There are many challenges facing today’s IT organizations. Perennial favorites – security and budgets – continue to rank high, as well as newcomers like mobile device management. A new one that’s starting to get some attention is something quite different. Something a little more stealthy....
Shadow IT is the unsanctioned, decentralized technology spending that happens in business departments every day – and it’s become a concern for IT and sourcing executives. CIO Insight’s Tony Kontzer discusses the widespread nature of shadow IT across the global business sector:
“In surveying 300 IT workers and 300 line-of-business workers at enterprises in the United States, United Kingdom, Australia and New Zealand, Stratecast found that more than 80 percent of both groups admit to using SaaS apps at work without IT's approval. Despite the fact that many respondents are aware that they're circumventing IT approval processes and introducing potential risks, they feel that the business value in rogue SaaS apps outweighs any potential concerns.”
So, exactly how much rogue spending is happening? Experts estimate that stealth technology purchases can account for as much 20 percent of an enterprise’s entire IT spend. Thanks to BYOD and the cloud, it’s easier than ever for workers to run their application of choice on corporate and personal devices without going through traditional purchase approval channels.
Cultural factors are contributing to this trend:
But are there other factors contributing to the circumvention of a company’s IT sourcing procedures?
Stratecast’s survey findings show that 38 percent of business and 32 percent of IT workers use non-approved apps because IT approval processes are too slow. Nearly 25 percent of those surveyed use non-approved SaaS apps because they are better than the approved alternative. Meanwhile, 18 percent of business workers and 14 percent of IT workers use these apps because the approved tools don't perform needed functions.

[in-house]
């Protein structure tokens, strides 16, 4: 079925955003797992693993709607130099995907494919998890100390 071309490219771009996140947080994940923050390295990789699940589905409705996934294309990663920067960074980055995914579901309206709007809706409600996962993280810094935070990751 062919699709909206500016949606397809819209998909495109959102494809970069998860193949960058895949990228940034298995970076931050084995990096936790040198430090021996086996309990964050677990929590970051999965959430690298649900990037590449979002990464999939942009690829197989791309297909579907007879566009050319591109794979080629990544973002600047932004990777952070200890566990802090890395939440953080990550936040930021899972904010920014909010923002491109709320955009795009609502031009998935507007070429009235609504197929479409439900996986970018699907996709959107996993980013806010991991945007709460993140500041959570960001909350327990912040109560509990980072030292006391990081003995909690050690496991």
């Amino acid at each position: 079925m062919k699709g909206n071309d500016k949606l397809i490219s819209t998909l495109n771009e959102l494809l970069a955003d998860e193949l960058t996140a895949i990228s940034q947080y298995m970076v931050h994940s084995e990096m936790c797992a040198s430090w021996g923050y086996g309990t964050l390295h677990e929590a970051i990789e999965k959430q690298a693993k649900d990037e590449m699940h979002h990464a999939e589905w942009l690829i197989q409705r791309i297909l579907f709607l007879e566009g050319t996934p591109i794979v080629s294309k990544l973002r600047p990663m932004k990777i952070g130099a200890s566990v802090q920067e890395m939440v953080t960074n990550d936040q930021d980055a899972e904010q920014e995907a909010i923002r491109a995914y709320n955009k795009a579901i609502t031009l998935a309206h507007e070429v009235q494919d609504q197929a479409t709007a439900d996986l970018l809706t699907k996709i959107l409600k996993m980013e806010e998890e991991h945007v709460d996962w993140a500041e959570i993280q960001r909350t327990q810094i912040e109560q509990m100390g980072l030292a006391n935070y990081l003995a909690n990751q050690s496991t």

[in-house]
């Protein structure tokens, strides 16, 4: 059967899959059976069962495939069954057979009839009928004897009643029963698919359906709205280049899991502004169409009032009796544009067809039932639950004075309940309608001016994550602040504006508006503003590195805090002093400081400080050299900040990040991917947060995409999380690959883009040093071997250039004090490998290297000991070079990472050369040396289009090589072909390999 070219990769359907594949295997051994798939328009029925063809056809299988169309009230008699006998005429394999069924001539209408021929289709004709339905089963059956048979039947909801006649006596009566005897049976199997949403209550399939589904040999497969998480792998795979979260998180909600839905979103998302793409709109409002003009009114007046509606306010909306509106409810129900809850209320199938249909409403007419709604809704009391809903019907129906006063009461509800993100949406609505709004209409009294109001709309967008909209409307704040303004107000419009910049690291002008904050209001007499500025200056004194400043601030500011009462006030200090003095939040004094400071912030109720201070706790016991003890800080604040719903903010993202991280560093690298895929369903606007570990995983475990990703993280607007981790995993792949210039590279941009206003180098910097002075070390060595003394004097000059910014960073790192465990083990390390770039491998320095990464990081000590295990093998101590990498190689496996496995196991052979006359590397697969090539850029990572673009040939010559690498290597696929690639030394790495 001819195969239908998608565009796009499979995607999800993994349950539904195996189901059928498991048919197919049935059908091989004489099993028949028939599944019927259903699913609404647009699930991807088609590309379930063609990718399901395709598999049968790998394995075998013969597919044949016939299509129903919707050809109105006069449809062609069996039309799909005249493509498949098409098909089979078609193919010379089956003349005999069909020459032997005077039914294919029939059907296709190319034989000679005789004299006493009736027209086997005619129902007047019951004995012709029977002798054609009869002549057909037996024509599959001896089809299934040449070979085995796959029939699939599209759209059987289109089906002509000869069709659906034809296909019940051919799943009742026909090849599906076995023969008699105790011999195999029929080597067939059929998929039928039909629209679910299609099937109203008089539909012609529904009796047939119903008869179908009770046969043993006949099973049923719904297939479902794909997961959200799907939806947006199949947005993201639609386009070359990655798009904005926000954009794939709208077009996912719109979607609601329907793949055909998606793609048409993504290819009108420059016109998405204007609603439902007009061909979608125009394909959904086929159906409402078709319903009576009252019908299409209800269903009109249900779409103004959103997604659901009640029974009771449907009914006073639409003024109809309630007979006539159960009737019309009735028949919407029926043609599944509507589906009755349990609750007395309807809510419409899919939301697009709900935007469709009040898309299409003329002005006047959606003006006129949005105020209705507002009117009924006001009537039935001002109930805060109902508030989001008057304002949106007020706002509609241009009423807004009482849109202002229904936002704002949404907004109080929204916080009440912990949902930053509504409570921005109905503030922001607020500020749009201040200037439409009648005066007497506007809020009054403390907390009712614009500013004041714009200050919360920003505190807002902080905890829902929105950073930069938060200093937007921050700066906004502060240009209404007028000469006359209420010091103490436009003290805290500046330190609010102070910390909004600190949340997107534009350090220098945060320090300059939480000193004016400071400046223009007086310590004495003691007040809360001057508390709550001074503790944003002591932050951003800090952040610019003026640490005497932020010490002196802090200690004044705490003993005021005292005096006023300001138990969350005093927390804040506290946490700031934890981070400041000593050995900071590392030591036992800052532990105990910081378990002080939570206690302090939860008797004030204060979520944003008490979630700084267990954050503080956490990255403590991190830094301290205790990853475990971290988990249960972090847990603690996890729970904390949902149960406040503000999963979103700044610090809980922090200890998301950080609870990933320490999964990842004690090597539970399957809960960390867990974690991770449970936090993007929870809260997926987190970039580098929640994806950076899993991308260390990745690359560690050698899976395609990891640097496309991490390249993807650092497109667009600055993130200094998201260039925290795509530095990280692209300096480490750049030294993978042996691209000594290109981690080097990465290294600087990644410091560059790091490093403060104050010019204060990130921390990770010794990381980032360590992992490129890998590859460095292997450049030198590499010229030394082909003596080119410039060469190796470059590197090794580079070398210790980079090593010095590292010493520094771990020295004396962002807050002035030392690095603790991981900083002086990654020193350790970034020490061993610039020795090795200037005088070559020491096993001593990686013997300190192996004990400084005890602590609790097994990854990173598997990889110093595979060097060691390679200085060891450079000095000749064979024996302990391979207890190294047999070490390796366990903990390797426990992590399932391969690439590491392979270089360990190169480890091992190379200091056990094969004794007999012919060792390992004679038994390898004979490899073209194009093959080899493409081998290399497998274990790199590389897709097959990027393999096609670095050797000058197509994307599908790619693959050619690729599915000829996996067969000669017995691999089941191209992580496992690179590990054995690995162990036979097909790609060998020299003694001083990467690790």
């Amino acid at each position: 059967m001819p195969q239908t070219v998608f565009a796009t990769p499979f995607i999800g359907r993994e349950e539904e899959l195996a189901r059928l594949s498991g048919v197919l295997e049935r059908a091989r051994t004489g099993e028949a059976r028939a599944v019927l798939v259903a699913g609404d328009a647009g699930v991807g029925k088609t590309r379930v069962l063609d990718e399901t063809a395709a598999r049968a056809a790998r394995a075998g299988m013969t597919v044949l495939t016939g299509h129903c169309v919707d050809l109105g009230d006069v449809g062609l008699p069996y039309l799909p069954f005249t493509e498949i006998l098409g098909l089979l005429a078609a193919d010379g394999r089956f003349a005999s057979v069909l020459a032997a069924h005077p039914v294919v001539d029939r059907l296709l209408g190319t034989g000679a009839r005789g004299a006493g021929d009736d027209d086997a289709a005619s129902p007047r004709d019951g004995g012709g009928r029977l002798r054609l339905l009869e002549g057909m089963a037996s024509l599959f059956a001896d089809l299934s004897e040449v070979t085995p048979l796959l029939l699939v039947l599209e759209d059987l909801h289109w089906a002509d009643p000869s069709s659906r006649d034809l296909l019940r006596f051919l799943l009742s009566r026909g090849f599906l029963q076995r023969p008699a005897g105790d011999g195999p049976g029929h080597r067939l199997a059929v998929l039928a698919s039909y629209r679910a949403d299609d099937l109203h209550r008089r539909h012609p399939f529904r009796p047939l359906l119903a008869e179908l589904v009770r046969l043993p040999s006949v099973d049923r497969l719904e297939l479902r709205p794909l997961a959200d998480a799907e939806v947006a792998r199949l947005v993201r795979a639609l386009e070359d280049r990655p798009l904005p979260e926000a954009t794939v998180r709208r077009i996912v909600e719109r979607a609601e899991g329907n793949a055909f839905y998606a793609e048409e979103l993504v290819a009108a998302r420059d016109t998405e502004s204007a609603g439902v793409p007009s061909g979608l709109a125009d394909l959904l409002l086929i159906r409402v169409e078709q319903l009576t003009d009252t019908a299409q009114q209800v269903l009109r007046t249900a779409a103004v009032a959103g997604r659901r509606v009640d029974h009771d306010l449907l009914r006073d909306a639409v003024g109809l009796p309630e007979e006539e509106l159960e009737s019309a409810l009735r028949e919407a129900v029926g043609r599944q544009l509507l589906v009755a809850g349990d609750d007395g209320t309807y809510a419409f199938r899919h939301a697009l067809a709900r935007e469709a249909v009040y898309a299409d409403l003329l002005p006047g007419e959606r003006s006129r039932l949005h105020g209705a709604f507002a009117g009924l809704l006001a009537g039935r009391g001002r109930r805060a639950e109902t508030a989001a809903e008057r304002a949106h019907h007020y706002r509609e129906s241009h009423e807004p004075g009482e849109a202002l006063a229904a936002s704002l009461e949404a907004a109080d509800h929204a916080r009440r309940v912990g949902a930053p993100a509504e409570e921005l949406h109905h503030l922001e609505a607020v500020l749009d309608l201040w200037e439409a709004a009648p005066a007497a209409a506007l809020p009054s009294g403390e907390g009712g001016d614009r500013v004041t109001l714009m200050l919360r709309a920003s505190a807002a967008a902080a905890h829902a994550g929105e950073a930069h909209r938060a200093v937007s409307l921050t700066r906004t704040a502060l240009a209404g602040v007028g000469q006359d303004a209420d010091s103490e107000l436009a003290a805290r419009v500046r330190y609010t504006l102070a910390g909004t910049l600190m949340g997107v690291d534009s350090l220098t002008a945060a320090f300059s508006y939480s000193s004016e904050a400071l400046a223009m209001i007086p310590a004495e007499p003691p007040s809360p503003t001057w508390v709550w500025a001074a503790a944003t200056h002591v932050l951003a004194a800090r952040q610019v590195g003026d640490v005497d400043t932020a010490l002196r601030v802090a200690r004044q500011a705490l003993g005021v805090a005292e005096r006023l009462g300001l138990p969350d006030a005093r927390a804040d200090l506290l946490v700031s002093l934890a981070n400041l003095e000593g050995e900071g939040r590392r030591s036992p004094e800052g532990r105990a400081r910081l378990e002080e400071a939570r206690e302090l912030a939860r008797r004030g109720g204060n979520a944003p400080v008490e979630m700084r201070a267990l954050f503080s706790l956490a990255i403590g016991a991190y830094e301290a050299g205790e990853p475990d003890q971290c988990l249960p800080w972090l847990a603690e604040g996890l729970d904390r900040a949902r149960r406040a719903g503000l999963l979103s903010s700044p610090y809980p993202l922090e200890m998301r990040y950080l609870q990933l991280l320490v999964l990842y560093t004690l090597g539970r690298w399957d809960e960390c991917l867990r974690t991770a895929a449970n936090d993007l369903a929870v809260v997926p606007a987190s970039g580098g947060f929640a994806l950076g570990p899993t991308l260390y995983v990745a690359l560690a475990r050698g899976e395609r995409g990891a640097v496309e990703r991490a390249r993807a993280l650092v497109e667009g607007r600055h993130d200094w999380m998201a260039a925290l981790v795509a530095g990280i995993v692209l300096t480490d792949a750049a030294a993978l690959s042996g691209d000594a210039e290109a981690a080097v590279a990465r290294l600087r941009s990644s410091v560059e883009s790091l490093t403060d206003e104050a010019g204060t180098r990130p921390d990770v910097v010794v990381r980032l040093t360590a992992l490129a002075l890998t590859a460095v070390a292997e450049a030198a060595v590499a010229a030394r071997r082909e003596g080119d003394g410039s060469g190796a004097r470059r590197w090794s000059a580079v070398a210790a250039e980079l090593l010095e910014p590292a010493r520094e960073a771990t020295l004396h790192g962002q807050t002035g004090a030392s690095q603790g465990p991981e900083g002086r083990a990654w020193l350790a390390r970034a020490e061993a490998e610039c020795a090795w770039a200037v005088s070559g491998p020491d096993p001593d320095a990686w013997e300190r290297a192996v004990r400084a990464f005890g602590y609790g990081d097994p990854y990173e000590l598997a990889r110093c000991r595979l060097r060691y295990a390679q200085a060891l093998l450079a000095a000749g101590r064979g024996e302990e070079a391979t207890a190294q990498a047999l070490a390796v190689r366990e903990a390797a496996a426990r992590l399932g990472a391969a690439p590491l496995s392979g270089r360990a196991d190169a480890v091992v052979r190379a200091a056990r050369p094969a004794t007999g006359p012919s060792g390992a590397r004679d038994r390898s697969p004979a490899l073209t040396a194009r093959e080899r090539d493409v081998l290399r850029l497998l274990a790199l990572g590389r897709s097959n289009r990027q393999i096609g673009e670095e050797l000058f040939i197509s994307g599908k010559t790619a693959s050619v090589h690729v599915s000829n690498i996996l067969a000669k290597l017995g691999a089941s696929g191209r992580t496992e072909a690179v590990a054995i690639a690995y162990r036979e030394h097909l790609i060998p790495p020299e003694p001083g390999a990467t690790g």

DIY IT purchasing is driving workers and departments away from sourcing best practices – which is good news for vendors, and bad news for everyone else.
Companies need to address the growing disconnect between the IT sourcing function (whether housed in IT or in procurement) and departmental users. IT sourcing processes should be designed to improve the quality and speed of IT purchasing. This requires a cross-functional approach where procurement, IT and the business stakeholders collaborate throughout the buying process – each bringing their expertise to the table so the company achieves the best possible outcome: right product, right price, quickly. Let’s take a marketing automation platform purchase as an example – the marketing team brings deep understanding of required features/functions and business case, IT brings deep understanding of security/maintenance/integration considerations, and sourcing brings deep understanding of how to benchmark pricing and terms and negotiate effectively with vendors.
The solution to shadow IT will require tackling its root causes head on – starting with the issues that lie in sourcing’s jurisdiction. When sourcing becomes an enabler and expediter of effective IT purchasing, the desire to purchase “off the radar” will dissipate.